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Fetal Alcohol Syndrome



What is it:

Fetal alcohol Syndrome (FAS) is a leading cause of mental retardation. FAS is a cluster of birth defects that develop in infants of women who consume alcoholic beverages while pregnant. Defects include prenatal and postnatal growth deficiency, facial malformations, central nervous system dysfunction and varying degrees of major organ malfunctions. When mothers drink alcohol while pregnant, their babies could have Fetal Alcohol Syndrome or Fetal Alcohol Effects (FAE). FAS and FAE are a group of birth defects that have no cure. People with FAS and FAE have a range of problems as severe as being mentally retarded to less visible problems like difficulty paying attention in school. The diagnosed cases of FAS is estimated to be one to three per 1,000 live births. One in 100 Americans is affected by FAS/FAE. There is no know safe amount of alcohol for a pregnant woman. When a woman drinks, her baby drinks because the alcohol passes directly through the placenta to the baby.

Cause of the Problem:

Alcohol in a pregnant woman's bloodstream circulates to the fetus by crossing the placenta. There, the alcohol interferes with the ability of the fetus to receive sufficient oxygen and nourishment for normal cell development in the brain and other body organs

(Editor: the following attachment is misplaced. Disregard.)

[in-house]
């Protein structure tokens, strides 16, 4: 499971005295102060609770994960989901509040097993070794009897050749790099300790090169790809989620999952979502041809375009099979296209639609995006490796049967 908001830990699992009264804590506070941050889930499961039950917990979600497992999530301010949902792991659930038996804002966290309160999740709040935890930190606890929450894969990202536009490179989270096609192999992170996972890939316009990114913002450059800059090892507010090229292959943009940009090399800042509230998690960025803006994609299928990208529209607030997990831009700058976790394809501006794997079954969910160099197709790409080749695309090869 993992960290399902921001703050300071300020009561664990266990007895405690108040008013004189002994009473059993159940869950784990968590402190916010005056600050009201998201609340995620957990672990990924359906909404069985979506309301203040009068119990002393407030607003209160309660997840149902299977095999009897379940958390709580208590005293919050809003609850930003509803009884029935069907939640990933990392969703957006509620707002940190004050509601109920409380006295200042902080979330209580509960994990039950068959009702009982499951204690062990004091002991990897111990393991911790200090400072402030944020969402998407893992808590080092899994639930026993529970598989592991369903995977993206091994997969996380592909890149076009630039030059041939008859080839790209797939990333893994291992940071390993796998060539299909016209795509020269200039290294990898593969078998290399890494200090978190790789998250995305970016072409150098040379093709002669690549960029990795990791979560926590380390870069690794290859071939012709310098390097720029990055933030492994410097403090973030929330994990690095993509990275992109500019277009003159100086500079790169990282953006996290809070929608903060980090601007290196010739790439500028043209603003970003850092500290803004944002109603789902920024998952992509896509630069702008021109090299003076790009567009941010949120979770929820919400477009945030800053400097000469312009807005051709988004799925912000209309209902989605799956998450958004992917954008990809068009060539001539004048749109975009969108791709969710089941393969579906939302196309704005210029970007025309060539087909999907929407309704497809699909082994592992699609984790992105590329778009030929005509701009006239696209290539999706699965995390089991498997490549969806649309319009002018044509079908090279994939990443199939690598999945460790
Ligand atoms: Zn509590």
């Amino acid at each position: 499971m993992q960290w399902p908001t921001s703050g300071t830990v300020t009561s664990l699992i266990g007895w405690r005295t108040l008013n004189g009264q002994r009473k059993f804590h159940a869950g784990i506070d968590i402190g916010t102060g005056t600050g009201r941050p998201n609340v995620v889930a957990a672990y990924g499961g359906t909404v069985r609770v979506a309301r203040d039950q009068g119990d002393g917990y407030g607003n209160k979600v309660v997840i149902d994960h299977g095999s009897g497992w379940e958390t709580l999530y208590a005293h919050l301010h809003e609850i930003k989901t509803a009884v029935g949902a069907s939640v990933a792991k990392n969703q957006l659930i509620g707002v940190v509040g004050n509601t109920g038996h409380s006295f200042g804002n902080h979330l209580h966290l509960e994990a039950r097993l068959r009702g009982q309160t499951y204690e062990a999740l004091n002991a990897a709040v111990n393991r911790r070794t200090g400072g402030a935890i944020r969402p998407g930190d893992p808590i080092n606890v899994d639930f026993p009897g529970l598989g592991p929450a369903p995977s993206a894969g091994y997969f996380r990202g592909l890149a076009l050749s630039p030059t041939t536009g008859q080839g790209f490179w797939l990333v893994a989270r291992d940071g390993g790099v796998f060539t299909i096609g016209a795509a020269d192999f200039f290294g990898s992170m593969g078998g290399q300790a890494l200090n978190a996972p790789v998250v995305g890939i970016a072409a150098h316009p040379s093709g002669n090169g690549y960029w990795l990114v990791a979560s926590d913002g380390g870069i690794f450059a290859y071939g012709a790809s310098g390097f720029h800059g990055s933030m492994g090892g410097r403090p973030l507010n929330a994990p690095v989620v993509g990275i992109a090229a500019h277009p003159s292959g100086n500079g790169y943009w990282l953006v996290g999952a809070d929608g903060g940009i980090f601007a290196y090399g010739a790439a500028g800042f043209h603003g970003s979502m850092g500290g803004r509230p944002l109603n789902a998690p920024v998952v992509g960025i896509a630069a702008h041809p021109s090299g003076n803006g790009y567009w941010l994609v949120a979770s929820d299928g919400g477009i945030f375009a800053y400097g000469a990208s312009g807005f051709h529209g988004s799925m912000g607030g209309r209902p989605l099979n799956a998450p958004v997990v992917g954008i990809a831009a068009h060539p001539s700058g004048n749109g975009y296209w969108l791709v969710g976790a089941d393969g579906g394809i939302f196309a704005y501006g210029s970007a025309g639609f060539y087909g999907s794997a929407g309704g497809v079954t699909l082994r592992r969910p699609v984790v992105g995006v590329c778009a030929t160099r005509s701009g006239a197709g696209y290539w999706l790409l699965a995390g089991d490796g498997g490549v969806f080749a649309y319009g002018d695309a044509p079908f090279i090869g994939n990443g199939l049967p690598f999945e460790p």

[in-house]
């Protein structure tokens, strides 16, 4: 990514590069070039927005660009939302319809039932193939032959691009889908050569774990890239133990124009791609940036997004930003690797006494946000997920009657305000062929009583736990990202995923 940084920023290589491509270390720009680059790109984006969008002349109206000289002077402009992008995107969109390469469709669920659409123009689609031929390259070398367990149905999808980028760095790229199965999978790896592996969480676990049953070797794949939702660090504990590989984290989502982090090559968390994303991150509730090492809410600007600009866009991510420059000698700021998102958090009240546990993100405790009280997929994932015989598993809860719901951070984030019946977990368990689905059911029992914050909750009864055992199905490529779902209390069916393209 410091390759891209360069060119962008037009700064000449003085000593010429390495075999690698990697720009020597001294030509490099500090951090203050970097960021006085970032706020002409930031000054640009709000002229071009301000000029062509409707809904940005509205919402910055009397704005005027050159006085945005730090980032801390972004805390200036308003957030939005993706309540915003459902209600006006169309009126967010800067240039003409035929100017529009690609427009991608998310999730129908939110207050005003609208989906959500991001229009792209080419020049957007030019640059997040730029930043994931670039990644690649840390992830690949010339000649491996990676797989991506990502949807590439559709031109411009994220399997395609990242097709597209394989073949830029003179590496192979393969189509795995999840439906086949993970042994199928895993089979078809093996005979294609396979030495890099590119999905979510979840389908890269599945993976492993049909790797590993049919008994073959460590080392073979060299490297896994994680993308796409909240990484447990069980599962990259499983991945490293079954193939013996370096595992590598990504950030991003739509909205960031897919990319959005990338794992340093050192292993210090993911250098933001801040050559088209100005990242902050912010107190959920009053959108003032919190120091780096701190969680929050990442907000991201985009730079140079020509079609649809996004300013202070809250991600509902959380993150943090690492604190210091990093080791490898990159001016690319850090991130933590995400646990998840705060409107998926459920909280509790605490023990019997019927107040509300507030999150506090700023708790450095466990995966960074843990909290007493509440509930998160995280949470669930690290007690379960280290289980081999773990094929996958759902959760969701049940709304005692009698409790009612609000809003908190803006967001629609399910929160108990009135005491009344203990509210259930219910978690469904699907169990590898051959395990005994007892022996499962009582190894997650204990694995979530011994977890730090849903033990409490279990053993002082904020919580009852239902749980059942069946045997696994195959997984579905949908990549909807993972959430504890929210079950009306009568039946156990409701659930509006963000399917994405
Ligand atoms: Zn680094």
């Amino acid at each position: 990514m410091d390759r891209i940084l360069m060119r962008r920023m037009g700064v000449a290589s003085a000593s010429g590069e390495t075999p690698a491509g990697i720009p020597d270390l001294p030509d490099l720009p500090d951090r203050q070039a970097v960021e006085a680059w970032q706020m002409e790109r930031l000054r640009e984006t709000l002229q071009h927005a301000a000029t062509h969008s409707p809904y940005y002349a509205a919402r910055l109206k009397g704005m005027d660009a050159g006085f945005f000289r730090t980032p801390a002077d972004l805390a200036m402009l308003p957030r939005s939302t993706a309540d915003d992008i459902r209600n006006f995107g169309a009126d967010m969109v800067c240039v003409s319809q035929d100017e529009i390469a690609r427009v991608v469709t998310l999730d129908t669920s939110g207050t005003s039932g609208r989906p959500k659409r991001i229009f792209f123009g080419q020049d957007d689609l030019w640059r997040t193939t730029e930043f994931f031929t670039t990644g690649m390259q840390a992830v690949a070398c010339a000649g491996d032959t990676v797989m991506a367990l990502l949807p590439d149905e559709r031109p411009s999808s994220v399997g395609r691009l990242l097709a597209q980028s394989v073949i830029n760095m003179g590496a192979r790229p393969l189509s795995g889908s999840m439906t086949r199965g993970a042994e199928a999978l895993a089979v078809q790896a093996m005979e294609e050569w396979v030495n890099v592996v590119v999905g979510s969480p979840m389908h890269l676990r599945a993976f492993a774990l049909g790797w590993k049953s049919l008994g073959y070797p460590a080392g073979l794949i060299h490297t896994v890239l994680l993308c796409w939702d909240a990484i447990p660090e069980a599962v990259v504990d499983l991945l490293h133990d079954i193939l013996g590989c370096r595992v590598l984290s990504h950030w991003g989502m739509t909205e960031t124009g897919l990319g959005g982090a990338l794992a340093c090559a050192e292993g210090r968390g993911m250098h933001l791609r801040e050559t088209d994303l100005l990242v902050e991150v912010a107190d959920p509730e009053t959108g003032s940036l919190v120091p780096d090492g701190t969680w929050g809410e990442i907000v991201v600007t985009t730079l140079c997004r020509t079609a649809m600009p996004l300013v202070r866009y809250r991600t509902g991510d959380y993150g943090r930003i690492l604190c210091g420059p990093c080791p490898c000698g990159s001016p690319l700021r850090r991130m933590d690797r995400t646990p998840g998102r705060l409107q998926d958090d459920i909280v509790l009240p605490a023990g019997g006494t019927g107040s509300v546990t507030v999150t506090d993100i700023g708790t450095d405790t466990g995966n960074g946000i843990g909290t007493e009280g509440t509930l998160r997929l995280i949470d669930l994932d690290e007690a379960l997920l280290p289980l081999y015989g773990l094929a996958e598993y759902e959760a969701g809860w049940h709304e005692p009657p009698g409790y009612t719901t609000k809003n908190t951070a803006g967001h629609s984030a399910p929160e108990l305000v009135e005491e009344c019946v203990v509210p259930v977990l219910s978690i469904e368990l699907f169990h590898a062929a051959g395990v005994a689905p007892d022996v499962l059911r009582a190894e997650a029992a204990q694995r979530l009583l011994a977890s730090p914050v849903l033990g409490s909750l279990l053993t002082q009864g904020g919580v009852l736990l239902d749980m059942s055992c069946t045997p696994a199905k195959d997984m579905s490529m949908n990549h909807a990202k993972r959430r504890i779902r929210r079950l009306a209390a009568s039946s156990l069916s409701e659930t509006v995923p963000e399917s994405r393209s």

FAS and other prenatal alcohol-related conditions are completely preventable – if a woman does not drink alcohol while she is pregnant or could become pregnant. If a woman is drinking during pregnancy, it is never too late for her to stop. The sooner a woman stops drinking, the better it will be for both her baby and herself.Mothers are not the only ones who can prevent FAS. The father’s role is also important in helping the woman abstain from drinking alcohol during pregnancy.


  • There is no cure for Fetal Alcohol Syndrome
  • When a pregnant women drinks alcohol, her baby does too.
  • Fetal Alcohol Effects (FAE) and Fetal Alcohol Syndrome (FAS) impair a child's lifetime
    ability to function mentally, physically and socially and to be the best that they can be.
  • A national survey found that more than half of women age 15-44 drank while pregnant
  • Of the women who reported drinking during their pregnancy, 66% reported drinking in their first trimester; 54% reported drinking in their third trimester
  • Fetal alcohol exposure may increase the risk for later alcohol, tobacco, and drug dependence in adults
  • Fetal Alcohol Syndrome is considered the most common nonhereditary cause of mental retardation